Having set all of those, we must now define nonlinear cases for the load cases. The aim of which is, to load the gravity loads first (that is, normal forces should engage first before friction can take place). And so for this example, we started our nonlinear case with both self-weight and superimposed dead loads. And we continue from this nonlinear state in applying the temperature change.
Now we have to verify the results. Friction force is a function of the coefficient of friction and the force normal to the surface. The shear forces of the links in the X and Y direction must be combined in vector form (that is SRSS or square root of sum of squares) and the result should be equal to the product of friction coefficient and the axial load on the link. And the greater the horizontal effective stiffness is, the greater is the accuracy of the results. Why? We cannot answer it just yet. We still have a lot to read to answer that.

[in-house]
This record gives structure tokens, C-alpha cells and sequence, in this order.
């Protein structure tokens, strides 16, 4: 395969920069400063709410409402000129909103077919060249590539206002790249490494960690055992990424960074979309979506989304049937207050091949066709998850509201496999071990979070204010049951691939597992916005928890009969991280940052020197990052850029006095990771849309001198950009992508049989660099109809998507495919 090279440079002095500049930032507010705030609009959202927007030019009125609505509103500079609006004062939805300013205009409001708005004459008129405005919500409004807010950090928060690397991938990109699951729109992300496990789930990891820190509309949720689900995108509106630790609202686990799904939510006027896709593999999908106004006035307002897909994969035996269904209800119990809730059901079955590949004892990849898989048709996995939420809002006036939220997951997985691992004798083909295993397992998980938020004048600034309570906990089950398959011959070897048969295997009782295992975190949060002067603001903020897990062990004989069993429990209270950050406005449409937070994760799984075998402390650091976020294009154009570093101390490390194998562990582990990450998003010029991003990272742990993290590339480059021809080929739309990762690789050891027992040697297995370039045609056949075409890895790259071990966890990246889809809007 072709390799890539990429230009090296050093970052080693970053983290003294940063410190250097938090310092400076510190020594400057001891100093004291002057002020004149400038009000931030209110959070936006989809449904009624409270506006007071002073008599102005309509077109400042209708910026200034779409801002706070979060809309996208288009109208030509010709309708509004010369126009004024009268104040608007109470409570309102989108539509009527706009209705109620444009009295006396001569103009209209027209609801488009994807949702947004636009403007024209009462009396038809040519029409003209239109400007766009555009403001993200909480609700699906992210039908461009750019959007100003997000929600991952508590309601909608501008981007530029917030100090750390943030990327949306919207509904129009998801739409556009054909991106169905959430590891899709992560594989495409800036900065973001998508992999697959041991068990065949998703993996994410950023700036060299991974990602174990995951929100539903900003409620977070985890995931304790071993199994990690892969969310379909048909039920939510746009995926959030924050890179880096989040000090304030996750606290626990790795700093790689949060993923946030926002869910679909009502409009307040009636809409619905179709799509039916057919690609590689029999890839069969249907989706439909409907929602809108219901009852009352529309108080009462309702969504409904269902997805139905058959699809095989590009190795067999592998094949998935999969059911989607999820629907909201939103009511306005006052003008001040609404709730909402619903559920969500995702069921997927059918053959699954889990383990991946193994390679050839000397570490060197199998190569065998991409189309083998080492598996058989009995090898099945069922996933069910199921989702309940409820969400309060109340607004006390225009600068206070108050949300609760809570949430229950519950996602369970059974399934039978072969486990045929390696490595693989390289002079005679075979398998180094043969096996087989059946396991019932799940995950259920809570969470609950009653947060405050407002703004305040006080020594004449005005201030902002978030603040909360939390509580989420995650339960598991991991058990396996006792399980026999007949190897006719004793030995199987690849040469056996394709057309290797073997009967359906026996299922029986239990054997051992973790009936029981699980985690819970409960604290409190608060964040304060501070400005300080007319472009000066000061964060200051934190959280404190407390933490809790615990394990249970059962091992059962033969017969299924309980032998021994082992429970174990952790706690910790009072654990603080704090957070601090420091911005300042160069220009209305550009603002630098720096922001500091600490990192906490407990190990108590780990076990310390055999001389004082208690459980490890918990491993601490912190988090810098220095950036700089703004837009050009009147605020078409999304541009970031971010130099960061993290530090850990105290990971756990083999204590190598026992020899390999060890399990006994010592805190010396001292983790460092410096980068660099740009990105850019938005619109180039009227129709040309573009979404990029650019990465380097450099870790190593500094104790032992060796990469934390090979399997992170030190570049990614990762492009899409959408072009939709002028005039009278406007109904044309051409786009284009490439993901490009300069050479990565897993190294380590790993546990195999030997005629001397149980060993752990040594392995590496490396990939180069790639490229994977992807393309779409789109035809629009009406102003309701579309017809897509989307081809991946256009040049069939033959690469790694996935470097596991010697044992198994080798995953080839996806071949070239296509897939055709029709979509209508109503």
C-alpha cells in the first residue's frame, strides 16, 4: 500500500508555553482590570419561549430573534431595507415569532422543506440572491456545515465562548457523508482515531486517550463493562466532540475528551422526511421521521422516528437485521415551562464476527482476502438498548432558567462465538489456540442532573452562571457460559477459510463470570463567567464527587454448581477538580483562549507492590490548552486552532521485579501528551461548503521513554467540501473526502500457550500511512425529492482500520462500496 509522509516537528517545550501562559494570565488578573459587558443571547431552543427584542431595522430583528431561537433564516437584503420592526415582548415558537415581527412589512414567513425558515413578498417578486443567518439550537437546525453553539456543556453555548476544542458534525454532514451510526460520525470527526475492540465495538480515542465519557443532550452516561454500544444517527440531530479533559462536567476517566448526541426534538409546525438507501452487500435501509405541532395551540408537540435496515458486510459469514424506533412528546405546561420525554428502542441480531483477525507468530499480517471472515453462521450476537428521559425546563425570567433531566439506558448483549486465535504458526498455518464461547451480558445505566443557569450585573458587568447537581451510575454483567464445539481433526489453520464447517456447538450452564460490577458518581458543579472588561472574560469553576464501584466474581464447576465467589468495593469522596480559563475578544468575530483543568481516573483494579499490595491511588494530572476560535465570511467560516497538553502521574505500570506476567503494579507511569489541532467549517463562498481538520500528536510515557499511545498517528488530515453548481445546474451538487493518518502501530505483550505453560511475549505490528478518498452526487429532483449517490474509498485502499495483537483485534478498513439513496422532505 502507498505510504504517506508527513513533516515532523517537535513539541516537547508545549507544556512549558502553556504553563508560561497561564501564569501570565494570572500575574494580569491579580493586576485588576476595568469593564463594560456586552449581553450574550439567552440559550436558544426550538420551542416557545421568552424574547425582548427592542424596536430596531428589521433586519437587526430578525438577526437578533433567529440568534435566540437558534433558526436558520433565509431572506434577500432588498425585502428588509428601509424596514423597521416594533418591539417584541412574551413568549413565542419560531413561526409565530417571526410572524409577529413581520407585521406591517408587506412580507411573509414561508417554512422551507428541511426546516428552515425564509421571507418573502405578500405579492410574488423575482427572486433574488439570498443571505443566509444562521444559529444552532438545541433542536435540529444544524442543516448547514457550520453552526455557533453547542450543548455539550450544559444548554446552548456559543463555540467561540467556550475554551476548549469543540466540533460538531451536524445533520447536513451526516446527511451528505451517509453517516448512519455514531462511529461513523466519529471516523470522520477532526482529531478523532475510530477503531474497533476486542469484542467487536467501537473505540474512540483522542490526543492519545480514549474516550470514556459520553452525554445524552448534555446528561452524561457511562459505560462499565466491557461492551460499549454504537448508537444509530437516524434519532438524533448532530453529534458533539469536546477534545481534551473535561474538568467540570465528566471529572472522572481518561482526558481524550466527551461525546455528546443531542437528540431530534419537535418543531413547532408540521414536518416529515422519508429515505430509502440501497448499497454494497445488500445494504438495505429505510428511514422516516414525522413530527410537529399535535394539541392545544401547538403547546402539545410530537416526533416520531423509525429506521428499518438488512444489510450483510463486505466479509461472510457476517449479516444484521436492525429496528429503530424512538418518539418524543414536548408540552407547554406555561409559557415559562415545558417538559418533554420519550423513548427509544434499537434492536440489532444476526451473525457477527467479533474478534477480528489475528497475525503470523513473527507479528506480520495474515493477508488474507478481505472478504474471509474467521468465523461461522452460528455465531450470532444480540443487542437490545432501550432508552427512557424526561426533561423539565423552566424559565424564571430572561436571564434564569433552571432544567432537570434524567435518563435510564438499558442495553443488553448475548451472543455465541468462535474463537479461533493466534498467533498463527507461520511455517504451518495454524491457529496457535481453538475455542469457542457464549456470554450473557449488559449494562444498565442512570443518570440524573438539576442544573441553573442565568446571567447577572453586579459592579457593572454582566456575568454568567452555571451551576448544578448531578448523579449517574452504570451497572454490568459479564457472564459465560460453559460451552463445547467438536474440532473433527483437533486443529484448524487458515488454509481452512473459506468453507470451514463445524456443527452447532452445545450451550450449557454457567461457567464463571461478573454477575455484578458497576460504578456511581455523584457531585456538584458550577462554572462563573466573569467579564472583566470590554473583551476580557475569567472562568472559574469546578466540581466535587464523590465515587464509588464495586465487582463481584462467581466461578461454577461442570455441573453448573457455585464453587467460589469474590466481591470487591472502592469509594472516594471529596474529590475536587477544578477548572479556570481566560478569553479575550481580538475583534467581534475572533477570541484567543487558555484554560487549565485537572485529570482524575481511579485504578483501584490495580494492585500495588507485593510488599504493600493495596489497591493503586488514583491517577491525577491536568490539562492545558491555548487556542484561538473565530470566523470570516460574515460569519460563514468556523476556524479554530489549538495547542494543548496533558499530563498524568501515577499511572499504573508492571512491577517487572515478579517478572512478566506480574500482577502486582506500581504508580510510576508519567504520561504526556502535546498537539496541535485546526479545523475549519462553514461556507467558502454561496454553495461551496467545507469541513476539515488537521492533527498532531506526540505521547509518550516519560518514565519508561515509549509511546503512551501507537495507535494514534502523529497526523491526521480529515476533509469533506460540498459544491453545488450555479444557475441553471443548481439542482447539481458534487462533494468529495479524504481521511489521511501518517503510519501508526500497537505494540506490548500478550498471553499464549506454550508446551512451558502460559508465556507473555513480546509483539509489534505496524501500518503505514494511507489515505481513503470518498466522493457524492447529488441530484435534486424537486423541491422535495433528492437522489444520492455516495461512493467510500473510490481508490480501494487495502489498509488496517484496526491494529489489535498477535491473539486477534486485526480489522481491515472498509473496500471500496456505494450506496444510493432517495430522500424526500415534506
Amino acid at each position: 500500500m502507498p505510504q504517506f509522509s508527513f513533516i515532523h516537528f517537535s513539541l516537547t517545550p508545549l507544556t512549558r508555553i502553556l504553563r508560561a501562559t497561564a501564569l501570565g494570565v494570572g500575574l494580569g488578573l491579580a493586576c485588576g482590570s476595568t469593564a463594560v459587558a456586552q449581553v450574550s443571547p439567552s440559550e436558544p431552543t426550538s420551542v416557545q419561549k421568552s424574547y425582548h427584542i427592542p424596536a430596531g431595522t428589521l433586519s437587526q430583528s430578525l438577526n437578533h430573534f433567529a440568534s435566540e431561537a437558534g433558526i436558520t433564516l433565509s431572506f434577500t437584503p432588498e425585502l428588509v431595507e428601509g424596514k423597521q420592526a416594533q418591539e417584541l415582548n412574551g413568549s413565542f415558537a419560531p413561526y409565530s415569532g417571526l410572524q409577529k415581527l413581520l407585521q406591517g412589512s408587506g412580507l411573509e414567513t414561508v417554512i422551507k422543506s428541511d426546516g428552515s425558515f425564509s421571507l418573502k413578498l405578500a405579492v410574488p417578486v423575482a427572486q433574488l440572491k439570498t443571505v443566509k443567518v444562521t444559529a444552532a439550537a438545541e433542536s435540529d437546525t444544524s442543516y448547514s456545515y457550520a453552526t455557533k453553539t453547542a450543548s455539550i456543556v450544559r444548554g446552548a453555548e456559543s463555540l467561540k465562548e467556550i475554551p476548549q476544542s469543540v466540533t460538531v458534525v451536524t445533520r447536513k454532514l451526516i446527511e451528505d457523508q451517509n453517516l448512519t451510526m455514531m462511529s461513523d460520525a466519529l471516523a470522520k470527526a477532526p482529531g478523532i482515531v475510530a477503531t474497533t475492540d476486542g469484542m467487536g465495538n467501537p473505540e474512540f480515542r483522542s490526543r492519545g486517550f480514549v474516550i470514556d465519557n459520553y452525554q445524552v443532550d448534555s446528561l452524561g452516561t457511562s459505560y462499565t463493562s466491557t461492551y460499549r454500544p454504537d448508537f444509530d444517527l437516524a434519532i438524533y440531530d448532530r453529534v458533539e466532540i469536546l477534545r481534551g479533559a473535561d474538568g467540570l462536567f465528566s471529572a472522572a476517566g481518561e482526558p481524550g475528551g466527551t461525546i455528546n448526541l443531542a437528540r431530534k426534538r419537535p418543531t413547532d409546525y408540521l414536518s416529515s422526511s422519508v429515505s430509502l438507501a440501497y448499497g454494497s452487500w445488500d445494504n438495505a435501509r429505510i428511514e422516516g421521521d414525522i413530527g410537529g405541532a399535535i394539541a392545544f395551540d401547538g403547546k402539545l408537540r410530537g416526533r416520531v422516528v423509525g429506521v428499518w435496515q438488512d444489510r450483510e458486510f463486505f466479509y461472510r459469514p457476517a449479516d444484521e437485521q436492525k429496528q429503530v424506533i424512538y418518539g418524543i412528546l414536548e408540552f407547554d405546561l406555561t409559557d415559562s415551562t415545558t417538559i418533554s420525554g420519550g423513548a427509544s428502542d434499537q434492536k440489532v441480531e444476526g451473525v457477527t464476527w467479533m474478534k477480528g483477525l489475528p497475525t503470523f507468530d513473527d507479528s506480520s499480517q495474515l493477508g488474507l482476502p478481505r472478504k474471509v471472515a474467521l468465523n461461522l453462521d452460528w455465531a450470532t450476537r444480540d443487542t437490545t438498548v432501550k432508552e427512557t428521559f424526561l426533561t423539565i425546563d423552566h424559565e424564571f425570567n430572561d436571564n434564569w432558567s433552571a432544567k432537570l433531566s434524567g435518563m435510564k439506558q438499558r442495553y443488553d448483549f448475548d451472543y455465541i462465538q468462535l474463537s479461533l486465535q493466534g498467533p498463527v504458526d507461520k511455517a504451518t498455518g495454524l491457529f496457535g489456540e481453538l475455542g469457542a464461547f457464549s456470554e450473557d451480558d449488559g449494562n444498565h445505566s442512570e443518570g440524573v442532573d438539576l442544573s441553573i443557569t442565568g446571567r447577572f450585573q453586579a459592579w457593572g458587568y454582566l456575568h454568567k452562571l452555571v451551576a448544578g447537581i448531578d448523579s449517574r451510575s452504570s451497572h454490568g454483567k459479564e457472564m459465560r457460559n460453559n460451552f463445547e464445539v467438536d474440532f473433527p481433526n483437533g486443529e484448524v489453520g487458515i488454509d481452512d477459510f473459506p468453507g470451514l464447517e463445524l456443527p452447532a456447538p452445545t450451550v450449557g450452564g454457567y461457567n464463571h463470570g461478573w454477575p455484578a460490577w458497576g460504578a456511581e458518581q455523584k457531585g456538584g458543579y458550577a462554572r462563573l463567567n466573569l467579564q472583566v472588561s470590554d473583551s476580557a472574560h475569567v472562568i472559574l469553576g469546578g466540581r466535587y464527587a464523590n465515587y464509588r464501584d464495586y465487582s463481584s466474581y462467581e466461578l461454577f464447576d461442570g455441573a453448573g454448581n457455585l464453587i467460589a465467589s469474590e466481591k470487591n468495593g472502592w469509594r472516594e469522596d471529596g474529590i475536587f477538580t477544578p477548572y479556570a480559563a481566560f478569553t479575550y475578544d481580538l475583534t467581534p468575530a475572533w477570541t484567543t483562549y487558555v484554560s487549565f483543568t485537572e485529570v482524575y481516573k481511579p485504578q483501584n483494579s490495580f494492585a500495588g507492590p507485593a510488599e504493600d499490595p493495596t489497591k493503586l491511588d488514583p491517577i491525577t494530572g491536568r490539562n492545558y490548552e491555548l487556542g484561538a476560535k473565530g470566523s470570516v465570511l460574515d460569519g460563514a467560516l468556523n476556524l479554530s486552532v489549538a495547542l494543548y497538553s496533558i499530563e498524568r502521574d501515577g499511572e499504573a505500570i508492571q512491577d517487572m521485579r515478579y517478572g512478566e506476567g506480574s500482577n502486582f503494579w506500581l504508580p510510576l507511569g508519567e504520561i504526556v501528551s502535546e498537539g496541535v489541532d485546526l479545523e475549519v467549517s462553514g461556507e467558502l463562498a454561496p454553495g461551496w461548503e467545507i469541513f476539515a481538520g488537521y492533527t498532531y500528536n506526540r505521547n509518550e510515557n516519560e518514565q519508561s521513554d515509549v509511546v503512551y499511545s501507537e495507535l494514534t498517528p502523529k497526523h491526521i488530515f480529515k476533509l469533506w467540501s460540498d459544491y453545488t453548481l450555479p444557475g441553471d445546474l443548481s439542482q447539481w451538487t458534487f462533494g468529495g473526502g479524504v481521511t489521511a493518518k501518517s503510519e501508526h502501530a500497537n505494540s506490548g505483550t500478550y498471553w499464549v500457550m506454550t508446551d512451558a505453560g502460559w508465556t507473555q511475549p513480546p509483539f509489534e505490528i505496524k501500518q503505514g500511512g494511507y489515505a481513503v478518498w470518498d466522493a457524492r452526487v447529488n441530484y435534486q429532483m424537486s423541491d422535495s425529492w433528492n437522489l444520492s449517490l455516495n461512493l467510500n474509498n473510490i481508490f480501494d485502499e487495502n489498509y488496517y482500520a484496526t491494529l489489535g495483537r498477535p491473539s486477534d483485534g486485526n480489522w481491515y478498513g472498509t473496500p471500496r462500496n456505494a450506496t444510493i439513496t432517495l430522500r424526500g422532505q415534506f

We haven’t used this method yet extensively as this is still relatively new to all of us. This may be crude but in my judgment, this is the best way to model friction compared to how we did it previously. It’s just a lot more tedious especially in the modelling process but this is the nearest exact mathematical solution that we can find. And comparing it to the crude methods we did previously, this is the next best invaluable tool for thermal analysis.